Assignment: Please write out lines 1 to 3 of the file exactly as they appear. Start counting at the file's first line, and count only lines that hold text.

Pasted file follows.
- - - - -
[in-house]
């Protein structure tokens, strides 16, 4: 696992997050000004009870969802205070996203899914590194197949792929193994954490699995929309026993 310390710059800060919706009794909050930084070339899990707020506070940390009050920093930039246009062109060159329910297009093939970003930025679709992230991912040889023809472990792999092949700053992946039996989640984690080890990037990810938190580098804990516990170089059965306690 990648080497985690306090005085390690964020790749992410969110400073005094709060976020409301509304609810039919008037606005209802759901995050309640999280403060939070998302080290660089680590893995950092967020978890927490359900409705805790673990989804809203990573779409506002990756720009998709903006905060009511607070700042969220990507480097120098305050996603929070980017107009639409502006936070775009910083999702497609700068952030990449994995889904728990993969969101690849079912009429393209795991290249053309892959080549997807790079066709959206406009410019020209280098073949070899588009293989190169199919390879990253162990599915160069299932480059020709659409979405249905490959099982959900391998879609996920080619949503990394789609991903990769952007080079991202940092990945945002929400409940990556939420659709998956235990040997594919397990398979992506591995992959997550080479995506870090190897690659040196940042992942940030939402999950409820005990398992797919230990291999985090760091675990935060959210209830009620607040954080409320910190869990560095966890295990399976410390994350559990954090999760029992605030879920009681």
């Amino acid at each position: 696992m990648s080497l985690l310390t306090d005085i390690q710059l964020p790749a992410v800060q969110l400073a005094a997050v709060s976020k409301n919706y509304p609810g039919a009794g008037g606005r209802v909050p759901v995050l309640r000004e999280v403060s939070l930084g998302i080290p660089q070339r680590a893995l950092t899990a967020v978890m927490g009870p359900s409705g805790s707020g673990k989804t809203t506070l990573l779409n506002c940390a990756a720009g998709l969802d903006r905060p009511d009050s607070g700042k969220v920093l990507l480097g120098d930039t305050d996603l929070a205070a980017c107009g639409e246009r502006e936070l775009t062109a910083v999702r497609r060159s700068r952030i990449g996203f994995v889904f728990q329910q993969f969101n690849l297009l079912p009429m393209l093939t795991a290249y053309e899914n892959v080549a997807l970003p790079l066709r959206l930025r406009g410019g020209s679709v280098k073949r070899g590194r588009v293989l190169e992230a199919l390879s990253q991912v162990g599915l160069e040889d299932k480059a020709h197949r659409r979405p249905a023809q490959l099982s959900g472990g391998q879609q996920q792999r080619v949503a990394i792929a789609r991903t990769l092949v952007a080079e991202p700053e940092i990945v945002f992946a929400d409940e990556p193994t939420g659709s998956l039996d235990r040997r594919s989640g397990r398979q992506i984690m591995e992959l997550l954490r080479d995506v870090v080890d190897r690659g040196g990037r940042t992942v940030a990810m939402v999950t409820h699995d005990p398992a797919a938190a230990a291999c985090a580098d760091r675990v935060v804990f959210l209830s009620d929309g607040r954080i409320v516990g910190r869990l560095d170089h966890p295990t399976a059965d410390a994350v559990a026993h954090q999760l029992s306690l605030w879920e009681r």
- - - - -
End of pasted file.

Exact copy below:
[in-house]
């Protein structure tokens, strides 16, 4: 696992997050000004009870969802205070996203899914590194197949792929193994954490699995929309026993 310390710059800060919706009794909050930084070339899990707020506070940390009050920093930039246009062109060159329910297009093939970003930025679709992230991912040889023809472990792999092949700053992946039996989640984690080890990037990810938190580098804990516990170089059965306690 990648080497985690306090005085390690964020790749992410969110400073005094709060976020409301509304609810039919008037606005209802759901995050309640999280403060939070998302080290660089680590893995950092967020978890927490359900409705805790673990989804809203990573779409506002990756720009998709903006905060009511607070700042969220990507480097120098305050996603929070980017107009639409502006936070775009910083999702497609700068952030990449994995889904728990993969969101690849079912009429393209795991290249053309892959080549997807790079066709959206406009410019020209280098073949070899588009293989190169199919390879990253162990599915160069299932480059020709659409979405249905490959099982959900391998879609996920080619949503990394789609991903990769952007080079991202940092990945945002929400409940990556939420659709998956235990040997594919397990398979992506591995992959997550080479995506870090190897690659040196940042992942940030939402999950409820005990398992797919230990291999985090760091675990935060959210209830009620607040954080409320910190869990560095966890295990399976410390994350559990954090999760029992605030879920009681």
């Amino acid at each position: 696992m990648s080497l985690l310390t306090d005085i390690q710059l964020p790749a992410v800060q969110l400073a005094a997050v709060s976020k409301n919706y509304p609810g039919a009794g008037g606005r209802v909050p759901v995050l309640r000004e999280v403060s939070l930084g998302i080290p660089q070339r680590a893995l950092t899990a967020v978890m927490g009870p359900s409705g805790s707020g673990k989804t809203t506070l990573l779409n506002c940390a990756a720009g998709l969802d903006r905060p009511d009050s607070g700042k969220v920093l990507l480097g120098d930039t305050d996603l929070a205070a980017c107009g639409e246009r502006e936070l775009t062109a910083v999702r497609r060159s700068r952030i990449g996203f994995v889904f728990q329910q993969f969101n690849l297009l079912p009429m393209l093939t795991a290249y053309e899914n892959v080549a997807l970003p790079l066709r959206l930025r406009g410019g020209s679709v280098k073949r070899g590194r588009v293989l190169e992230a199919l390879s990253q991912v162990g599915l160069e040889d299932k480059a020709h197949r659409r979405p249905a023809q490959l099982s959900g472990g391998q879609q996920q792999r080619v949503a990394i792929a789609r991903t990769l092949v952007a080079e991202p700053e940092i990945v945002f992946a929400d409940e990556p193994t939420g659709s998956l039996d235990r040997r594919s989640g397990r398979q992506i984690m591995e992959l997550l954490r080479d995506v870090v080890d190897r690659g040196g990037r940042t992942v940030a990810m939402v999950t409820h699995d005990p398992a797919a938190a230990a291999c985090a580098d760091r675990v935060v804990f959210l209830s009620d929309g607040r954080i409320v516990g910190r869990l560095d170089h966890p295990t399976a059965d410390a994350v559990a026993h954090q999760l029992s306690l605030w879920e009681r």